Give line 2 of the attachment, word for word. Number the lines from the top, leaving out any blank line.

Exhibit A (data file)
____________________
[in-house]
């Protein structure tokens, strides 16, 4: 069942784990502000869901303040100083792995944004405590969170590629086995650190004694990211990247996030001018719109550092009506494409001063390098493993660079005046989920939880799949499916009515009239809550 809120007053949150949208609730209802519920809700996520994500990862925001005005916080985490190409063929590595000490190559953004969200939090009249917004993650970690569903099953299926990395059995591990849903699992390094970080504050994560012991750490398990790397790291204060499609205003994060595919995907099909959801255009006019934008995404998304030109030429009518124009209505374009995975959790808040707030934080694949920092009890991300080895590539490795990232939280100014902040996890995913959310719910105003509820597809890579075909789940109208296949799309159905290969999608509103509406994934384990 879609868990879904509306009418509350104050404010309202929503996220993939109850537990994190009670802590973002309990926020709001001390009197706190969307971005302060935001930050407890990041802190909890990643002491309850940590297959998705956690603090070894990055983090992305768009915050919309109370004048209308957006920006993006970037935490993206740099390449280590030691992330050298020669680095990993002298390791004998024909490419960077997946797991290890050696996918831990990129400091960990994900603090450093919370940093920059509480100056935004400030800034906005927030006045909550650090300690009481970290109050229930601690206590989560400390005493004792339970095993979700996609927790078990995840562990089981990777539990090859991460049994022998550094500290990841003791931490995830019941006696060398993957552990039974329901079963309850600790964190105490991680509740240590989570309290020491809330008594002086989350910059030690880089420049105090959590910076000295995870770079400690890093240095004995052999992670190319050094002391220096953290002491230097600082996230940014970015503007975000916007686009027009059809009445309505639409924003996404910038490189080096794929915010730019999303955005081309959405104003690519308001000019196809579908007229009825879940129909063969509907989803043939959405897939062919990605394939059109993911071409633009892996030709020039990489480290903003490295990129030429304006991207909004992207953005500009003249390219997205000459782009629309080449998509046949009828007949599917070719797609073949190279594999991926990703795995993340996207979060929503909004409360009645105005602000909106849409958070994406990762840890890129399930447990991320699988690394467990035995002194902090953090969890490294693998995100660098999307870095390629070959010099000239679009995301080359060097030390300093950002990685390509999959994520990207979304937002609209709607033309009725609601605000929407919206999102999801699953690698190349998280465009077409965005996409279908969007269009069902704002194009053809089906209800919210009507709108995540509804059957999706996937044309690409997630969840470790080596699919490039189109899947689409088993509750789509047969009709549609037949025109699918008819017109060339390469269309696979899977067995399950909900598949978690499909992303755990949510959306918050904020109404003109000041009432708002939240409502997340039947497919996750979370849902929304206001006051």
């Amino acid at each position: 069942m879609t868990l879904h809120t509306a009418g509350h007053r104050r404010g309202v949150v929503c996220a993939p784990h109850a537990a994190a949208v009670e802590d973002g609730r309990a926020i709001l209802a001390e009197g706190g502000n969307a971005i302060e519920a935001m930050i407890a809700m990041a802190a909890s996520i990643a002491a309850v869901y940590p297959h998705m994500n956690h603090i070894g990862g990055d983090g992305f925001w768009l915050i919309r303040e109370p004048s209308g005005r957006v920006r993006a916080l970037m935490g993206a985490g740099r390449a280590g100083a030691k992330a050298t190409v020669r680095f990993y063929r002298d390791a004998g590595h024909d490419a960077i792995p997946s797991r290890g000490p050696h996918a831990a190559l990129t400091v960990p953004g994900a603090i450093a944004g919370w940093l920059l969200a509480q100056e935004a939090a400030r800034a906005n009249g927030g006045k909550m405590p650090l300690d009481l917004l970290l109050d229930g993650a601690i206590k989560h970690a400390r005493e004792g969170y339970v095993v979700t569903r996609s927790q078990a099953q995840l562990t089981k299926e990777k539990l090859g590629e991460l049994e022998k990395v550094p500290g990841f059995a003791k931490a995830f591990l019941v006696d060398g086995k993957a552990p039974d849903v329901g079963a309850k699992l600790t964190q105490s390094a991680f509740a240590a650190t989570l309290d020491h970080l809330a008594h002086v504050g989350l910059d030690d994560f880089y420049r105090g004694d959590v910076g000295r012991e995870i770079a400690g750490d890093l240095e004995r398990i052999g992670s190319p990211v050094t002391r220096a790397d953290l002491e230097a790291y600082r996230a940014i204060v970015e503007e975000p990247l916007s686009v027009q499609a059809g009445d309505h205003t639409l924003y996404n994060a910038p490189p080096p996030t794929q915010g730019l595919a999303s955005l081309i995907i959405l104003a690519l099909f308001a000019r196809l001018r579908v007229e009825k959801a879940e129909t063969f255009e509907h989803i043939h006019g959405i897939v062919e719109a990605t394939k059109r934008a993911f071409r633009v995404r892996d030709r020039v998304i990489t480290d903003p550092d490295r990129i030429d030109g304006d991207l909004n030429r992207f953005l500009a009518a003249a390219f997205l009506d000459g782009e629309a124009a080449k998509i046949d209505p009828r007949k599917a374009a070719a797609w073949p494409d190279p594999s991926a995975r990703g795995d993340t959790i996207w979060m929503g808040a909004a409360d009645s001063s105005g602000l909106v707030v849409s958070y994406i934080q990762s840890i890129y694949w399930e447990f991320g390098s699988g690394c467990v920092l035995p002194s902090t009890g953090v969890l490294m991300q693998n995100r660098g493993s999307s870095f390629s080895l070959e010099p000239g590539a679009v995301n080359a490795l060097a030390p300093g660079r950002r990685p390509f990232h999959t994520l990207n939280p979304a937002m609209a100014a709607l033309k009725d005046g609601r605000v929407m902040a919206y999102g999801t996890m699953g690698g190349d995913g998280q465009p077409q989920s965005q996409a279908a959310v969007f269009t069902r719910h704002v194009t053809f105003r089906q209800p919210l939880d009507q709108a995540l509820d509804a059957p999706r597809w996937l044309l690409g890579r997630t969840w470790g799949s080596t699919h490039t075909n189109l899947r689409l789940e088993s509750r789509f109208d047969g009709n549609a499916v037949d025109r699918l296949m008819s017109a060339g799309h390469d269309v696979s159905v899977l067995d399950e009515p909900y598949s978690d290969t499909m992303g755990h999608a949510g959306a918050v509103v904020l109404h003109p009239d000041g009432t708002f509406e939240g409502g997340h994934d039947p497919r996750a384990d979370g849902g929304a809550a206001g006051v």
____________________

């Protein structure tokens, strides 16, 4: 069942784990502000869901303040100083792995944004405590969170590629086995650190004694990211990247996030001018719109550092009506494409001063390098493993660079005046989920939880799949499916009515009239809550 809120007053949150949208609730209802519920809700996520994500990862925001005005916080985490190409063929590595000490190559953004969200939090009249917004993650970690569903099953299926990395059995591990849903699992390094970080504050994560012991750490398990790397790291204060499609205003994060595919995907099909959801255009006019934008995404998304030109030429009518124009209505374009995975959790808040707030934080694949920092009890991300080895590539490795990232939280100014902040996890995913959310719910105003509820597809890579075909789940109208296949799309159905290969999608509103509406994934384990 879609868990879904509306009418509350104050404010309202929503996220993939109850537990994190009670802590973002309990926020709001001390009197706190969307971005302060935001930050407890990041802190909890990643002491309850940590297959998705956690603090070894990055983090992305768009915050919309109370004048209308957006920006993006970037935490993206740099390449280590030691992330050298020669680095990993002298390791004998024909490419960077997946797991290890050696996918831990990129400091960990994900603090450093919370940093920059509480100056935004400030800034906005927030006045909550650090300690009481970290109050229930601690206590989560400390005493004792339970095993979700996609927790078990995840562990089981990777539990090859991460049994022998550094500290990841003791931490995830019941006696060398993957552990039974329901079963309850600790964190105490991680509740240590989570309290020491809330008594002086989350910059030690880089420049105090959590910076000295995870770079400690890093240095004995052999992670190319050094002391220096953290002491230097600082996230940014970015503007975000916007686009027009059809009445309505639409924003996404910038490189080096794929915010730019999303955005081309959405104003690519308001000019196809579908007229009825879940129909063969509907989803043939959405897939062919990605394939059109993911071409633009892996030709020039990489480290903003490295990129030429304006991207909004992207953005500009003249390219997205000459782009629309080449998509046949009828007949599917070719797609073949190279594999991926990703795995993340996207979060929503909004409360009645105005602000909106849409958070994406990762840890890129399930447990991320699988690394467990035995002194902090953090969890490294693998995100660098999307870095390629070959010099000239679009995301080359060097030390300093950002990685390509999959994520990207979304937002609209709607033309009725609601605000929407919206999102999801699953690698190349998280465009077409965005996409279908969007269009069902704002194009053809089906209800919210009507709108995540509804059957999706996937044309690409997630969840470790080596699919490039189109899947689409088993509750789509047969009709549609037949025109699918008819017109060339390469269309696979899977067995399950909900598949978690499909992303755990949510959306918050904020109404003109000041009432708002939240409502997340039947497919996750979370849902929304206001006051």